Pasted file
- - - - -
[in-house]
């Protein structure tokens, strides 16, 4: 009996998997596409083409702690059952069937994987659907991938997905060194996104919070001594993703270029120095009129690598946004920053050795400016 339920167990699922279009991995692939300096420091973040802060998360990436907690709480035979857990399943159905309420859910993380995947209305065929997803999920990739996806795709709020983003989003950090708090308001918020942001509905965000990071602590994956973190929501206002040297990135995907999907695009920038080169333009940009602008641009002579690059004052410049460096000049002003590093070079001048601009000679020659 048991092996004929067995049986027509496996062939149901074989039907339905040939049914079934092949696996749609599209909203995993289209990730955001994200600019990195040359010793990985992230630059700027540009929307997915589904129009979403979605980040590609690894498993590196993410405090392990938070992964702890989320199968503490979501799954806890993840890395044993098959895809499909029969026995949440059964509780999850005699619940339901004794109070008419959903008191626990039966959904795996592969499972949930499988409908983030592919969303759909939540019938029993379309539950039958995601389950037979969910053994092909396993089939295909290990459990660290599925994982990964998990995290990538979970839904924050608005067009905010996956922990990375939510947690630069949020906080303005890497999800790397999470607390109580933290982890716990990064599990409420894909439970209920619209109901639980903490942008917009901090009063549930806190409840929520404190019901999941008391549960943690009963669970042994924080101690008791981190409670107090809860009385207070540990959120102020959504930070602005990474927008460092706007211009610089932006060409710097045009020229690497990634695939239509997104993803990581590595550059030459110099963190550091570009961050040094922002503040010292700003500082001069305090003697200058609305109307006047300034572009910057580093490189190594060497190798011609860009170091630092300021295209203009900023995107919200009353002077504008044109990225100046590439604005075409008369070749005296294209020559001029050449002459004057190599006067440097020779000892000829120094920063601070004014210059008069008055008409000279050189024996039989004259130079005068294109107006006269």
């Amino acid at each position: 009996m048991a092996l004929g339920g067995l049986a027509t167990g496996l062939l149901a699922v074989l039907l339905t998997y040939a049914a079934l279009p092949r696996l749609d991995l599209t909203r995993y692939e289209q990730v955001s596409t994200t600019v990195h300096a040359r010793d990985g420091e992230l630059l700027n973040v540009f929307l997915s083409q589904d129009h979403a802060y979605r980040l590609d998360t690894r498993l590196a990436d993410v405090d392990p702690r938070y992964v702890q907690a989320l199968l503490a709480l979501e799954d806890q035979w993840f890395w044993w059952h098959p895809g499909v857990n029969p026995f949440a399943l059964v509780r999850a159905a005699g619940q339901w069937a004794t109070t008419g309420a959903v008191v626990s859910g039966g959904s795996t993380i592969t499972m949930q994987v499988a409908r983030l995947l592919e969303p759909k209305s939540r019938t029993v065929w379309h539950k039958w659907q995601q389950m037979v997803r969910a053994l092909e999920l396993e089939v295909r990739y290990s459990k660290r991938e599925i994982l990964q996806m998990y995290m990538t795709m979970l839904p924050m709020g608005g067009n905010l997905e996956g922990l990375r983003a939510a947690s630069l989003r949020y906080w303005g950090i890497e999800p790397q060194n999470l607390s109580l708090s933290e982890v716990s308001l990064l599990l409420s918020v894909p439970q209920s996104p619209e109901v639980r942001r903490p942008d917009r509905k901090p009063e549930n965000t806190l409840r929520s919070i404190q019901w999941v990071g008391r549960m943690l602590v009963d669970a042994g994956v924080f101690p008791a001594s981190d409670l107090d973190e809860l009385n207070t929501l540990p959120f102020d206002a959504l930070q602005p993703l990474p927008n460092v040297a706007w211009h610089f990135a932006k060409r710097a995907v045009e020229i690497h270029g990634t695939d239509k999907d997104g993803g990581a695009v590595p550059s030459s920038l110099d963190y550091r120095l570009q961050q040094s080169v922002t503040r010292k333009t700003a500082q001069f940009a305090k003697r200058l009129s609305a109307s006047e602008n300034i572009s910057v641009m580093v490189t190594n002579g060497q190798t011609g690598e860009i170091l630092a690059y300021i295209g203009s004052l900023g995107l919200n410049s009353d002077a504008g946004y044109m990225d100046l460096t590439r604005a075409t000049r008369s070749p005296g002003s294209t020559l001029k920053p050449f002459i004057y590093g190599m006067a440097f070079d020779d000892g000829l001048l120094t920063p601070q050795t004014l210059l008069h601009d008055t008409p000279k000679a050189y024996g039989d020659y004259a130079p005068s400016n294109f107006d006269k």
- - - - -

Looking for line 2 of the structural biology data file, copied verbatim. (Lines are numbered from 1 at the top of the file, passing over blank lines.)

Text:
């Protein structure tokens, strides 16, 4: 009996998997596409083409702690059952069937994987659907991938997905060194996104919070001594993703270029120095009129690598946004920053050795400016 339920167990699922279009991995692939300096420091973040802060998360990436907690709480035979857990399943159905309420859910993380995947209305065929997803999920990739996806795709709020983003989003950090708090308001918020942001509905965000990071602590994956973190929501206002040297990135995907999907695009920038080169333009940009602008641009002579690059004052410049460096000049002003590093070079001048601009000679020659 048991092996004929067995049986027509496996062939149901074989039907339905040939049914079934092949696996749609599209909203995993289209990730955001994200600019990195040359010793990985992230630059700027540009929307997915589904129009979403979605980040590609690894498993590196993410405090392990938070992964702890989320199968503490979501799954806890993840890395044993098959895809499909029969026995949440059964509780999850005699619940339901004794109070008419959903008191626990039966959904795996592969499972949930499988409908983030592919969303759909939540019938029993379309539950039958995601389950037979969910053994092909396993089939295909290990459990660290599925994982990964998990995290990538979970839904924050608005067009905010996956922990990375939510947690630069949020906080303005890497999800790397999470607390109580933290982890716990990064599990409420894909439970209920619209109901639980903490942008917009901090009063549930806190409840929520404190019901999941008391549960943690009963669970042994924080101690008791981190409670107090809860009385207070540990959120102020959504930070602005990474927008460092706007211009610089932006060409710097045009020229690497990634695939239509997104993803990581590595550059030459110099963190550091570009961050040094922002503040010292700003500082001069305090003697200058609305109307006047300034572009910057580093490189190594060497190798011609860009170091630092300021295209203009900023995107919200009353002077504008044109990225100046590439604005075409008369070749005296294209020559001029050449002459004057190599006067440097020779000892000829120094920063601070004014210059008069008055008409000279050189024996039989004259130079005068294109107006006269």